(Drake photo)


The monument - another cliff dwelling.

(Drake photo)


Inside the Rex Allen Museum, Willcox. The museum is full of memorabilia and a must see for any Silver Screen fans.



In the park across from the museum is a larger-than-life statue of Rex Allen. An elderly man (W. D. "Arizona" Kennedy) dressed neatly in faded blue denim was singing to his guitar and selling his book, "Chasing Rainbows and Similar Acts of Foolishness". Kennedy grew up on a farm near Bisbee.


Mine at Bisbee.

(Drake photo)


My brother and his wife took the tour into the old Bisbee Queen Mine.

(Drake photo)


We arrived in Tombstone late but managed to see a lot from the car.

(Drake photo)


Assistance into an old Butterfield Stage in Benson


We took a tour through these caverns but were not allowed our cameras. An amazing experience.


The Sonora Desert was even more beautiful than I'd hoped or expected.


A narrow paved path wound through the desert and we were told to stay on it. That was no problem - I was always on the look-out for rattlers.



The Mission San Xavier del Bac was founded by Father Eusebio Kino in 1692. Construction on the current church began in 1783. The oldest intact European structure in Arizona, the church's interior is filled with original statuary and murals and is considered to be the finest example of Spanish Colonial in the USA. It is 9 miles south of downtown Tucson, just off Interstate 19. The church retains its original purpose of ministering to the religious needs of its parishioners. It is administered by the Arizona State Parks Board.


Palo verde, cholla, chaparral and Saguaro


Ocotillo (left) and organ pipe cactus in the Organ Pipe National Monument

(Drake photo)


Mary Pablo, Papago (O'odham) native American, begins a new basket. She takes the grass-like white and green leaves of the yucca, peels them and wraps them around devil's claw, using only her fingers and an awl.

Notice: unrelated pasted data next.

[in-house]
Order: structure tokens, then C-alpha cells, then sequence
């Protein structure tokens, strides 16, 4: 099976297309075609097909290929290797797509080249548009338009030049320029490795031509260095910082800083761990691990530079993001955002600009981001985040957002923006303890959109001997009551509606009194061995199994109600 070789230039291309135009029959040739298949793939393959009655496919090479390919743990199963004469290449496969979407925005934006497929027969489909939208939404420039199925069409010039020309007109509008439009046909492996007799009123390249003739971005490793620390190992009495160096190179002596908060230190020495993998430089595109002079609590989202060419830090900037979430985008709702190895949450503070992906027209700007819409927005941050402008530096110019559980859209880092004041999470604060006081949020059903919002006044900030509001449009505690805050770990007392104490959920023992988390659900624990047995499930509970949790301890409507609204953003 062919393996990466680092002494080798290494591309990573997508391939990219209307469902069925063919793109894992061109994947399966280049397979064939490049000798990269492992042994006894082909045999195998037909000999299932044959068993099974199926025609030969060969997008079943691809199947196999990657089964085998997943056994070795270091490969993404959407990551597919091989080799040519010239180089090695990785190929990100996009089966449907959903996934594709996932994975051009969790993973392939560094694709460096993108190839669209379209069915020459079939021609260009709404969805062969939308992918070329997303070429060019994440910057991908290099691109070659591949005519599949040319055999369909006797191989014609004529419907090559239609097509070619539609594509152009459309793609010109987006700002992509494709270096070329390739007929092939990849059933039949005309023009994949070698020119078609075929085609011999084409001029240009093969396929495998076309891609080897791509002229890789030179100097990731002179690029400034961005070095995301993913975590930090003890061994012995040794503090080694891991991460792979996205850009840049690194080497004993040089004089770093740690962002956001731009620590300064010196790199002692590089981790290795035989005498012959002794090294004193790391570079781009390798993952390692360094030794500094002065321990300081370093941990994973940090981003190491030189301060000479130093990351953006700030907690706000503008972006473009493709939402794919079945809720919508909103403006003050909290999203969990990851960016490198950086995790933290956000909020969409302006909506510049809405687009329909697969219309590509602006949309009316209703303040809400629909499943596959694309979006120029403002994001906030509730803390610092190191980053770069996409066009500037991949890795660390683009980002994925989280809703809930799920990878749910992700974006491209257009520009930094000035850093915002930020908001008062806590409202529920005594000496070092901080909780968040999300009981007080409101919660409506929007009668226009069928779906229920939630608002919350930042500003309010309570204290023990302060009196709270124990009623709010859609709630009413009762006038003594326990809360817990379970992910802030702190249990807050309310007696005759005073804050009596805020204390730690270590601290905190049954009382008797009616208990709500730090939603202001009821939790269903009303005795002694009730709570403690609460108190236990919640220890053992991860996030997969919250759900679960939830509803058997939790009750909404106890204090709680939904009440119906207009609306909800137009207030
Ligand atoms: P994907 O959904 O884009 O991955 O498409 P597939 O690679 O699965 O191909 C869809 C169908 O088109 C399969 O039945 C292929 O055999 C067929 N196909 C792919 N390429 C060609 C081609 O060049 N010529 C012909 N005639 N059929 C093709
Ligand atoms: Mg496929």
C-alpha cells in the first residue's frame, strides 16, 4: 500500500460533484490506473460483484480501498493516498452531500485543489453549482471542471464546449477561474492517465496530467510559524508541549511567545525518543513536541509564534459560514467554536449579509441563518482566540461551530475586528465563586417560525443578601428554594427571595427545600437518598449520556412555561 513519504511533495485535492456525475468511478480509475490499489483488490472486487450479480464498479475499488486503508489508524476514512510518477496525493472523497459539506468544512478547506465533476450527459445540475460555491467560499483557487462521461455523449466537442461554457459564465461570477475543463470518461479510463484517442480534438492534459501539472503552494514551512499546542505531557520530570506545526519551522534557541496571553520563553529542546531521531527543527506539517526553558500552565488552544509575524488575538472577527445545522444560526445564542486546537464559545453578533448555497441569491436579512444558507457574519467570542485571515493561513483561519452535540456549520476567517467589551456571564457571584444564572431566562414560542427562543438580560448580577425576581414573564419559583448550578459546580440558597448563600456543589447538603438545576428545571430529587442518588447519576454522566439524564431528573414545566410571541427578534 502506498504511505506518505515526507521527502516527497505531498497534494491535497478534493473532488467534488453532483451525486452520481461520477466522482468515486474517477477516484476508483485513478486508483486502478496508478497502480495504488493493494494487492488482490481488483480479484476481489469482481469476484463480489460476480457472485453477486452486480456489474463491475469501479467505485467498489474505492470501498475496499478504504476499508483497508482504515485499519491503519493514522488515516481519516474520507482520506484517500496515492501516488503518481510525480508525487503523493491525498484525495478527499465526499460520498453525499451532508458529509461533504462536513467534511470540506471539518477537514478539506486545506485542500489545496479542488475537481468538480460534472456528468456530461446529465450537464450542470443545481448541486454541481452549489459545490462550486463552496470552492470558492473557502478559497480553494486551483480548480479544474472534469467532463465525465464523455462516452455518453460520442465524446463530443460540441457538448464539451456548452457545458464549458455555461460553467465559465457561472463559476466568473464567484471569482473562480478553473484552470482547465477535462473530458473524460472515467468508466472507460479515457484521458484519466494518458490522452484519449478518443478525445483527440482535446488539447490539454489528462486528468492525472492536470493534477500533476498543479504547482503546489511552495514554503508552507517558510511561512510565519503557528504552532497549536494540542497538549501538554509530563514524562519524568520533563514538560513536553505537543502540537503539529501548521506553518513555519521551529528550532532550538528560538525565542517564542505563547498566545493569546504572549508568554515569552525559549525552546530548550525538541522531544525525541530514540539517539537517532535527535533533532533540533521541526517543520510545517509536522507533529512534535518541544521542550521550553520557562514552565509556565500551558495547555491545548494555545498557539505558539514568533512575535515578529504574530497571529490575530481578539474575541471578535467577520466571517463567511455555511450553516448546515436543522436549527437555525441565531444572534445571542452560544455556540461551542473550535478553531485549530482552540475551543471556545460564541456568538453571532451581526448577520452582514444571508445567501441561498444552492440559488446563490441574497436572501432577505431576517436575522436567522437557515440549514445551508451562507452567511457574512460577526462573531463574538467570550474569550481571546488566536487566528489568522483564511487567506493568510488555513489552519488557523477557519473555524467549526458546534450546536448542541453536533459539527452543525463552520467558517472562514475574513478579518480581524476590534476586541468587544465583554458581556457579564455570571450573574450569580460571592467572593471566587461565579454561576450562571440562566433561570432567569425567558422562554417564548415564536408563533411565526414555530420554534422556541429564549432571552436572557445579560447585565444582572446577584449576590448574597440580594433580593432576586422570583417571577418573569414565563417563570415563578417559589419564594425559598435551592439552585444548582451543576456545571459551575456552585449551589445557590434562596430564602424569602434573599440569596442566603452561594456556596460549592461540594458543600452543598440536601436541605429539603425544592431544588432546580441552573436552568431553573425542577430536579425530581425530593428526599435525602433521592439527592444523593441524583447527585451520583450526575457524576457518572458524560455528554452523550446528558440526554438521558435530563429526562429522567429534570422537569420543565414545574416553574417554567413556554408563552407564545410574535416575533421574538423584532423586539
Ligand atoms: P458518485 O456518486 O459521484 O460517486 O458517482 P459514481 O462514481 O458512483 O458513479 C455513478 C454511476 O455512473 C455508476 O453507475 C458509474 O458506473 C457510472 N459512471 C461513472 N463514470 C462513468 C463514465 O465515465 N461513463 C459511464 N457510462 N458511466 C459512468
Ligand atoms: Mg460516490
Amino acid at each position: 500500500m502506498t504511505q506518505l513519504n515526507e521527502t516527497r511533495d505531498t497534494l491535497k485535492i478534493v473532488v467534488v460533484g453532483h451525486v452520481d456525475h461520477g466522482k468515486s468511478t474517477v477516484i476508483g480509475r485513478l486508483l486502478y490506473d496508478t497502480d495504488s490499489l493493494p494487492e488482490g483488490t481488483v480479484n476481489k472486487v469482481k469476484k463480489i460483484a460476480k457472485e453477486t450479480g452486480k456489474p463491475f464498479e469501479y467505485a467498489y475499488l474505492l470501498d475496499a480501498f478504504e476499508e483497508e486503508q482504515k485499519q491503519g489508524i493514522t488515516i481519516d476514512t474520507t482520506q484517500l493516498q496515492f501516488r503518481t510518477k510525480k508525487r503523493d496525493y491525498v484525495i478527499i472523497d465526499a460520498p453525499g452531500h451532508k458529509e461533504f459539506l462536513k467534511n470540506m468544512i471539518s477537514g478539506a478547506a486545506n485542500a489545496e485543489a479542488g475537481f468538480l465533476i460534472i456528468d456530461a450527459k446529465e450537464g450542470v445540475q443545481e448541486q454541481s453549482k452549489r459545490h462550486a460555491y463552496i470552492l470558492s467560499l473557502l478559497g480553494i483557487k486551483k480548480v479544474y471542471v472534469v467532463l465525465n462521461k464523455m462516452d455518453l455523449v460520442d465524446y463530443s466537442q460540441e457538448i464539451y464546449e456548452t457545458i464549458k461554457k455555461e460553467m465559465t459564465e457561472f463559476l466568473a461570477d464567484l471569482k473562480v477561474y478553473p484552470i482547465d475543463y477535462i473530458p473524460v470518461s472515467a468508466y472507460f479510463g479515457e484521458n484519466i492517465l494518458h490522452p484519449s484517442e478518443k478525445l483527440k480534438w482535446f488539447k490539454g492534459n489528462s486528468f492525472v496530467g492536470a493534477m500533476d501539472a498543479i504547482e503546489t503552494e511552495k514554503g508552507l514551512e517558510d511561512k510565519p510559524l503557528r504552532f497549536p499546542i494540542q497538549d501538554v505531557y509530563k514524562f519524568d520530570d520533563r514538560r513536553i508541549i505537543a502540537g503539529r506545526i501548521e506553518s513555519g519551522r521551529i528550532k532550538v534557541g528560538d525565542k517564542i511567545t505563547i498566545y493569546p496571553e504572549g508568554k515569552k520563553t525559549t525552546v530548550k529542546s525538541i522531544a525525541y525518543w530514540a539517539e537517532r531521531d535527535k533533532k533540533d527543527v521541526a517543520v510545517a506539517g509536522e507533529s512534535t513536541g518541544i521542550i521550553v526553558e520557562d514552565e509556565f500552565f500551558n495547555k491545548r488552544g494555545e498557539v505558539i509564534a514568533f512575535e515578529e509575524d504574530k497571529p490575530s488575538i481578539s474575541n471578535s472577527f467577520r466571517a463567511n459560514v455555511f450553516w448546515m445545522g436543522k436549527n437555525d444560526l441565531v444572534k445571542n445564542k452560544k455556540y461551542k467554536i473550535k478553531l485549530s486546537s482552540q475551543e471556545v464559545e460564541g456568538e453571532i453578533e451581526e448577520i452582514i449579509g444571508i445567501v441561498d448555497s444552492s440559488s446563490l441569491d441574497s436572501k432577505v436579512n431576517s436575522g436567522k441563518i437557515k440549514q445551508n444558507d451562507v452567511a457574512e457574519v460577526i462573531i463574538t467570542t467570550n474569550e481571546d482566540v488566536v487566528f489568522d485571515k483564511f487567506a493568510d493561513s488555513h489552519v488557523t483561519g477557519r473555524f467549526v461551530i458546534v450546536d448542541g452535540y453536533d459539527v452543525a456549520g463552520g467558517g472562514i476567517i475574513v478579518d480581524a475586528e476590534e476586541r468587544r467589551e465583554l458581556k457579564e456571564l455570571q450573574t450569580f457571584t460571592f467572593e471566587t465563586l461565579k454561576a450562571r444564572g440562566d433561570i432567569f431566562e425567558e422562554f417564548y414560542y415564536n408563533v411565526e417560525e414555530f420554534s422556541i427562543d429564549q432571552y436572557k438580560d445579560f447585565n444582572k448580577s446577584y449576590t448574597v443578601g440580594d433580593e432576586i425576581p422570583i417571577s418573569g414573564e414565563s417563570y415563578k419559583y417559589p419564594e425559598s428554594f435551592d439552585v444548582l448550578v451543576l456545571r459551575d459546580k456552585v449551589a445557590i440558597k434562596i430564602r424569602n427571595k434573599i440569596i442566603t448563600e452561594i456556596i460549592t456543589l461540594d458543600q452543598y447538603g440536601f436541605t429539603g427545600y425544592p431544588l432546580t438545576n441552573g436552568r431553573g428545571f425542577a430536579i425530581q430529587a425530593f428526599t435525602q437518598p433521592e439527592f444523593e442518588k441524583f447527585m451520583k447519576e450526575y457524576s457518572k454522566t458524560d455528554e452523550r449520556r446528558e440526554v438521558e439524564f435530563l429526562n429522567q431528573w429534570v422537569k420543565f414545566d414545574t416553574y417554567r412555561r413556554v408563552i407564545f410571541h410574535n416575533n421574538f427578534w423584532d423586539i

A sample of Mary Pablo's beautiful designs, pure white and pale green.


A date plantation. We had to sample a date shake, naturally!


I bought a pair of castanets from this young fellow in Los Algodones, Mexico.

(Drake photo)



To get back across the border, we had to go through US Customs which meant standing in line for about an hour. The streets were lined with dentist's offices. One man in line behind us told us that he'd just had two fillings, an extraction and prep for 4 crowns which would be inserted tomorrow - all for $1100.00. (Drake Photo)


Sand dunes across the border in California. People come out to ride their ATVs here.

(Drake photo)



Everywhere the Border Patrol was much in evidence, usually with their dogs. We were stopped often, anywhere, any time. The patrolmen were young, alert, fit and bilingual. So were the dogs. Our gray hair and the word "Canadian" combined made an effective passport, probably because we are definitely a major source of income to this area.





Yuma Territorial Prison, closing its doors before Arizona became the 48th state. It was in operation for only 33 years. It has been the subject or location for several western films - "3:10 to Yuma", "26 Men" (Incident at Yuma), "The Wild Bunch", "Once Upon a Time in the West" and "For a Few Extra Dollars". That woman peering out through the bars is obviously no actress. (Drake photo)



4-wheeling on the Barry Goldwater Air Force Range. We had to apply for a permit to be there. We also had to take two vehicles in case one broke down. A few miles in, the Border Patrol checked to make sure we had done all this.


To my delight, old tanks dotted the Barry Goldwater Air Force Range as well as empty shells.

(Drake photo)


The first natural reservoir or tank - Baker Tank


Betty Lee Tank on the Barry Goldwater Air Force Range, near the old Betty Lee Mine.


You are looking 6-8 feet down a rock well into the tank. If you look carefully, you'll see the splash of the pebble we tossed.



We went quaddin' in the wastelands between Muggins Mountains and the Proving Grounds. I managed to get a video of the easy part of the non-trail through the wash before I ruined my little camera with the dust. The rough part was simply too rough to video and I was busy hanging on. Again, the camera does not show how steep it actually was.


And that, my friends, is just a taste of Arizona. Go there!